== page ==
Oklahoma, 10 Other States File Appeal of Lawsuit against Dodd-Frank Financial Law
Appeal argues states’ need to address issues before federal law harms pension investments
OKLAHOMA CITY – Attorney General Scott Pruitt on Wednesday announced Oklahoma and 10 other states filed an appeal of a lawsuit challenging the Dodd-Frank federal financial law. In appealing a lower court’s ruling, Oklahoma and the other states are seeking the opportunity to defend the interests of their citizens against the potential harmful effects of Dodd-Frank.
“Community banks, small business owners and anyone with a mortgage or checking account in Oklahoma are affected by Dodd-Frank. The law places too much power in the hands of federal regulators, whose decisions could have significant and lasting impact on the financial investments of Oklahomans,” said General Pruitt, who has led the national discussion of the constitutionality of Dodd-Frank. “Just as the Affordable Care Act has disrupted the health care industry, the Dodd-Frank law poses substantial risk to the financial industry and gives Oklahoma little ability to recover from the poor decisions of federal regulators. The state has an immediate need to protect its citizens from Dodd-Frank before the law harms the investments of citizens or the financial stability of the state. We are hopeful the court grants our request to allow this lawsuit to proceed.”
State pension funds are creditors for many financial institutions, and if those institutions are liquidated by federal regulators rather than through bankruptcy, as called for under Dodd-Frank, the pension funds could face huge losses by being treated unfairly. A similar situation happened when the federal government bailed-out Chrysler in 2009. Then, the Indiana pension fund – which held a stake in Chrysler – was treated differently from other creditors and ultimately lost millions of dollars when Chrysler was restructured. Dodd-Frank poses a similar threat for Oklahoma’s pension funds.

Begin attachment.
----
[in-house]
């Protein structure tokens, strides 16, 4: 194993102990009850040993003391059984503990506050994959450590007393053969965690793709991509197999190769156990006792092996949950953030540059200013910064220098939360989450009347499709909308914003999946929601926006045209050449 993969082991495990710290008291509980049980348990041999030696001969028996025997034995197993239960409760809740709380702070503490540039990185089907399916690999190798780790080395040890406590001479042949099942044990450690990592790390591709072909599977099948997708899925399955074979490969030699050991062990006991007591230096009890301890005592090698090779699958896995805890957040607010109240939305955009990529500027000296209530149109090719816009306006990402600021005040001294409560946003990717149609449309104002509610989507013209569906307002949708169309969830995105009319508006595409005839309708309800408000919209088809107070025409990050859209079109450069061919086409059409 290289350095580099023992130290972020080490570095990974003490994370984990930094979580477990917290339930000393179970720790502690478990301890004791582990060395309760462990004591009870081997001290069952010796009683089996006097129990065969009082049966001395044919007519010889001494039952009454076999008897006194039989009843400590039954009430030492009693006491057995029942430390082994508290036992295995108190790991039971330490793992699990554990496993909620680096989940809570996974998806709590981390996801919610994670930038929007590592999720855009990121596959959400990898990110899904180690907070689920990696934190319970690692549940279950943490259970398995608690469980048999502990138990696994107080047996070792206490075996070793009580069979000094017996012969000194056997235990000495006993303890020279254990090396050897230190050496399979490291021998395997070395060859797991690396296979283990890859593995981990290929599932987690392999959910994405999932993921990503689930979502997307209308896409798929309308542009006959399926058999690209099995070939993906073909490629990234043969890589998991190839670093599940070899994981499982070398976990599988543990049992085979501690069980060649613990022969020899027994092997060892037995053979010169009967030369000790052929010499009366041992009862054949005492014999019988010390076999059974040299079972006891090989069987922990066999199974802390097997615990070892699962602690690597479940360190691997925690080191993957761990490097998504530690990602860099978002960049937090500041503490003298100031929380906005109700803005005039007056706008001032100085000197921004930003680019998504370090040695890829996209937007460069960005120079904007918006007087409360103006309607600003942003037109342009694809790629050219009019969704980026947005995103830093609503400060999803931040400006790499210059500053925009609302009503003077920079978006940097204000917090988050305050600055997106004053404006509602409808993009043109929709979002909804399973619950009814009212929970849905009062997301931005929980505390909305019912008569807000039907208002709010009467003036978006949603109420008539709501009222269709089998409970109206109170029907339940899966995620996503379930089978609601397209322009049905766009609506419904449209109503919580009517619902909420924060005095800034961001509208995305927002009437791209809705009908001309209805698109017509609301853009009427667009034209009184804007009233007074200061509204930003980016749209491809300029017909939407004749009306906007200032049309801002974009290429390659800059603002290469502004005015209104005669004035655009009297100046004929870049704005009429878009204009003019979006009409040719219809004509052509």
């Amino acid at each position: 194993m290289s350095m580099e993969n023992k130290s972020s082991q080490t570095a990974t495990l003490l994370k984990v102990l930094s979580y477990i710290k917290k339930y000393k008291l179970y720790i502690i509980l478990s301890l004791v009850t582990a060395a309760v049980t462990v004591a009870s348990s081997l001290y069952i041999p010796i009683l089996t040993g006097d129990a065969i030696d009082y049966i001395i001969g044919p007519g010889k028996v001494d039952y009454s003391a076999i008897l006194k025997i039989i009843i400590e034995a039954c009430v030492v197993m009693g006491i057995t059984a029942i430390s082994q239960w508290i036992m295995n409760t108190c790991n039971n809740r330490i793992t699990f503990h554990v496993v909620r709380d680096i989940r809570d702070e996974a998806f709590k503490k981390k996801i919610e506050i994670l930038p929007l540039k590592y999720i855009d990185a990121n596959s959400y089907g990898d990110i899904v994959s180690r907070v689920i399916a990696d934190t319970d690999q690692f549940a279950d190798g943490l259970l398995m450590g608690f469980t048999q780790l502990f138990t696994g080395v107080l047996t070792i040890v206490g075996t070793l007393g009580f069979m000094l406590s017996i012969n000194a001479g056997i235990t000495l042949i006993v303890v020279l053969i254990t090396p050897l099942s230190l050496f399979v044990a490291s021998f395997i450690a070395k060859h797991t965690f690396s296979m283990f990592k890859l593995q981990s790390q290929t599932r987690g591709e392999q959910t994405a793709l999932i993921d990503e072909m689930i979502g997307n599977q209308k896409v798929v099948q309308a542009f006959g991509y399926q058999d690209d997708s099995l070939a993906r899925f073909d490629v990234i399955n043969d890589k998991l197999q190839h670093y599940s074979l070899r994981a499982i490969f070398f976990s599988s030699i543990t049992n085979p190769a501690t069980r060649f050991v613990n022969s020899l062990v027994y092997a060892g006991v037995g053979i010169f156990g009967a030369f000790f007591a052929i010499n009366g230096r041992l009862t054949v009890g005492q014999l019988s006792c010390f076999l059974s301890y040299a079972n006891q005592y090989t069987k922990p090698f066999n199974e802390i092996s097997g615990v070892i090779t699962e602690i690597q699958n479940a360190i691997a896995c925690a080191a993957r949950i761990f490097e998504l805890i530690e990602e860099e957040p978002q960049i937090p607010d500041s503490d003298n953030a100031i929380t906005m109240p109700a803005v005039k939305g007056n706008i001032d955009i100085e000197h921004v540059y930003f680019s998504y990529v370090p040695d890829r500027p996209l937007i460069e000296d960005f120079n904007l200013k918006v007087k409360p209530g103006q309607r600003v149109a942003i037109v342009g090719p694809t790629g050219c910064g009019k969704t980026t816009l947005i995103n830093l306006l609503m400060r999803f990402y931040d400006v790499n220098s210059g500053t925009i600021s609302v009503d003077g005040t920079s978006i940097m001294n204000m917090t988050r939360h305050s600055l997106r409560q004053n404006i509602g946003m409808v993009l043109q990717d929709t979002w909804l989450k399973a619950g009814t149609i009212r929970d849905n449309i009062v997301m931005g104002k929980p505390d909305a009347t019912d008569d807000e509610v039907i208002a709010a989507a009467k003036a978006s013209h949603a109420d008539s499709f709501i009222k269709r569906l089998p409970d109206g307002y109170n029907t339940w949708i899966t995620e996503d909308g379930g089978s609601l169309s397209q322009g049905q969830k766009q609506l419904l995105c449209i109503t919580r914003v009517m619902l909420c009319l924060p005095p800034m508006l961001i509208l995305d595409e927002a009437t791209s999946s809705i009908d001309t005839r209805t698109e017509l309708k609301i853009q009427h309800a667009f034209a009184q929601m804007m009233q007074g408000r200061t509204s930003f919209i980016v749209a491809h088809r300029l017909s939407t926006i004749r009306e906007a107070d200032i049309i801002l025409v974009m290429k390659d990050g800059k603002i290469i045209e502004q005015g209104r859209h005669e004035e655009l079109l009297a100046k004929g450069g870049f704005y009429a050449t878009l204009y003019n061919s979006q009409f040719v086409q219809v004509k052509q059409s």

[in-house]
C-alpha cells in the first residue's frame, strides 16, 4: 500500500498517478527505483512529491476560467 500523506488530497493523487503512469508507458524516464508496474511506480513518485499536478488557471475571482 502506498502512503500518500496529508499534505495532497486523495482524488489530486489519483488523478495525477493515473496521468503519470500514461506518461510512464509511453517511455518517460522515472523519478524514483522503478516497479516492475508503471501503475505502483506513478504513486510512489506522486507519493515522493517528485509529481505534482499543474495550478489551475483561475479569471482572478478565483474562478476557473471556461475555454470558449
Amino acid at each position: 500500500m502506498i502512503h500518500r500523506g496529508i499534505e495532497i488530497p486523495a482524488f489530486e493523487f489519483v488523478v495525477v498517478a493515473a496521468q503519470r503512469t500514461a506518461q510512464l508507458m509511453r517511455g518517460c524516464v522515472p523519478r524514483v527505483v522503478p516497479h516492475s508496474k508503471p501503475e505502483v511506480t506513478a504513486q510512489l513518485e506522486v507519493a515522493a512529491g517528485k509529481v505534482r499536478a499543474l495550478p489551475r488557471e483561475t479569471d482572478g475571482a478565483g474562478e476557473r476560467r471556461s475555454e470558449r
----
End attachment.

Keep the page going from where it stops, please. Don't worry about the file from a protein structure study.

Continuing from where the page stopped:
A lower court dismissed the multistate lawsuit in 2013 claiming the states lacked standing to bring a legal action. In the appeal, the states' claim, “… the district court erred in assuming that the States will not lose their rights unless and until they are mistreated in an ‘orderly liquidation.’ As a matter of fact, they already have lost their statutory rights as creditors. To focus exclusively on possible future financial losses, as the district court and Government did, is to fundamentally misunderstand the basic point of these creditors’ rights, which serve as the legal framework around which creditors and other stakeholders arrange their affairs today, before any company defaults.”
The Dodd-Frank legislation was passed in 2010 as a sweeping financial overhaul designed to “fix” the financial crisis.
In September 2012, Oklahoma, South Carolina and Michigan joined a lawsuit originally filed by a community bank, senior citizens advocacy group, and non-profit public policy group in U.S. District Court for the District of Columbia. In 2013, eight other states joined an amended challenge of the Dodd-Frank law. They are: Alabama; Georgia; Kansas; Montana; Nebraska; Ohio; Texas; and West Virginia.
The state attorneys general are specifically challenging Title II of the Dodd-Frank Wall Street Reform and Consumer Protection Act, which creates the “Orderly Liquidation Authority” and gives singular power to the Treasury Secretary to liquidate banks with only 24 hours’ notice and with no notice to creditors, including managers of state pension funds.